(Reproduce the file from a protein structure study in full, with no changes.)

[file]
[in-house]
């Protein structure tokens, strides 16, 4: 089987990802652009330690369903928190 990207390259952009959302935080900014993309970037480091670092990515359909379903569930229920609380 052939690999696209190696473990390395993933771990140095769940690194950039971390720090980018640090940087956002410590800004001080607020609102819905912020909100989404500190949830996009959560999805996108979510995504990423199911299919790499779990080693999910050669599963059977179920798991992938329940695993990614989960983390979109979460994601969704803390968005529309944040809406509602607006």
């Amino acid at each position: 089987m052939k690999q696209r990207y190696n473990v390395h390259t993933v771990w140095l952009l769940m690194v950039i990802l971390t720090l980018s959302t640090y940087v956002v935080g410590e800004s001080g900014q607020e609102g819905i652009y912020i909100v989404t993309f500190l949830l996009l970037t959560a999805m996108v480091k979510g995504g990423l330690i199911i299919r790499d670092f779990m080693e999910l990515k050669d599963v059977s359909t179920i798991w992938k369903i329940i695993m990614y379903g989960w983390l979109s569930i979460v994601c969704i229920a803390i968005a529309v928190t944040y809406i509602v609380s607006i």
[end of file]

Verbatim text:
[in-house]
């Protein structure tokens, strides 16, 4: 089987990802652009330690369903928190 990207390259952009959302935080900014993309970037480091670092990515359909379903569930229920609380 052939690999696209190696473990390395993933771990140095769940690194950039971390720090980018640090940087956002410590800004001080607020609102819905912020909100989404500190949830996009959560999805996108979510995504990423199911299919790499779990080693999910050669599963059977179920798991992938329940695993990614989960983390979109979460994601969704803390968005529309944040809406509602607006």
């Amino acid at each position: 089987m052939k690999q696209r990207y190696n473990v390395h390259t993933v771990w140095l952009l769940m690194v950039i990802l971390t720090l980018s959302t640090y940087v956002v935080g410590e800004s001080g900014q607020e609102g819905i652009y912020i909100v989404t993309f500190l949830l996009l970037t959560a999805m996108v480091k979510g995504g990423l330690i199911i299919r790499d670092f779990m080693e999910l990515k050669d599963v059977s359909t179920i798991w992938k369903i329940i695993m990614y379903g989960w983390l979109s569930i979460v994601c969704i229920a803390i968005a529309v928190t944040y809406i509602v609380s607006i």